To Be or Not To Be: A reflection on the intersection of faith and politics.

Faith and politics: a controversy quite familiar to many Americans. Should the church and state be kept separate? Or should they be intertwined? Should Christians be involved in politics? Or should they stand back?

As American citizens, it is our duty to be involved in politics. Yes, our duty. As Chrisitans, we can use politics as one way to fulfil the purpose God has for us. Proverbs 31:8-9 calls us to “speak up for those who cannot speak for themselves, for the rights of all who are destitute. Speak up and judge fairly; defend the rights of the poor and needy” (NIV). As Christians, we are ultimately called to love as Jesus did. Jesus loved the marginalized,
the oppressed, and the sinners, and we are called to do the same.

With this comes the responsibility of getting involved in politics. This does not mean that politics take precedence over faith, but that taking part in politics is a part of living a faithful life.

Jesus said, “Give to Caesar what belongs to Caesar, and give to God what belongs to God” (Matthew 21:22 NLT).

In Matthew 21, Jesus shows how the worldly kingdom and heavenly Kingdom are ultimately in tension and we have to live with that. Ultimately, we are called to live for God. We are not called to live for politics. Oftentimes people can get caught up in being too involved in politics that they lose the essence of their faith.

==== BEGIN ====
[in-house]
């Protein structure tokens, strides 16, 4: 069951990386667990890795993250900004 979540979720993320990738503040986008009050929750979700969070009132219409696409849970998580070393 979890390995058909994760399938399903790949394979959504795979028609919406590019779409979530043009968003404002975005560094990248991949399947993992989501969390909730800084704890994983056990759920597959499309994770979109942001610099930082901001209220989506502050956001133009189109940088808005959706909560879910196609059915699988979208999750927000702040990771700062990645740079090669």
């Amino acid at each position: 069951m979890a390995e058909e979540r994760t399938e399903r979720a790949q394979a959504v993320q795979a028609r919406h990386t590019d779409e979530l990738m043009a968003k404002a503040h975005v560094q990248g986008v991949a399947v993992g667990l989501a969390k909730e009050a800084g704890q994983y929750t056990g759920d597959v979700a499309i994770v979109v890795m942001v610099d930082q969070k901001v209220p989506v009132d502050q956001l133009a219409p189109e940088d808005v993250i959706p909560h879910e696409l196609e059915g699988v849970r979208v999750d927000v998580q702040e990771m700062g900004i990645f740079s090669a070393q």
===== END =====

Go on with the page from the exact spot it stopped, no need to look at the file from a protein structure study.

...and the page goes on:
We are called to “not store up for yourselves treasures on earth” (Matthew 6:19), but to “store our treasures in heaven” (Matthew 6:20). Storing up our treasures on earth is having politics take the foundation of our lives, concerning ourselves more with reading the news more than our Bible. But storing our treasures in heaven calls for living a faith of service, a faith where Christians actively live out the love and purpose of Christ.

One of the ways Christians can walk in faith is through the act of voting. In America, citizens have the privilege to vote, a privilege that allows us to choose our standard of life, a privilege that allows us to stand up for issues we care about, for issues that God calls us to. As Christians, it is our responsibility to advocate for the oppressed, to advocate against injustice and this is prevalent now more than ever.

As my INST-150 professor, Lauren Haskell has said, “You are not voting for a pastor, you are voting for a politician.”

You may never fully agree with a politician, but that does not mean you do not vote. As people of faith, we cannot sit back because we are displeased with the candidates. Politics are corrupt and so is humanity. This does not mean we can disregard our privilege to make a positive difference for the kingdom of God.

As Christians, we are called to spread the light of the Lord across our country, a light that will work to outshine injustice, oppression and sin. Let us work together to make a difference in this world, spreading the light and love of Christ throughout our country and our world. Let us come together as people of faith and help work towards the kingdom of God.

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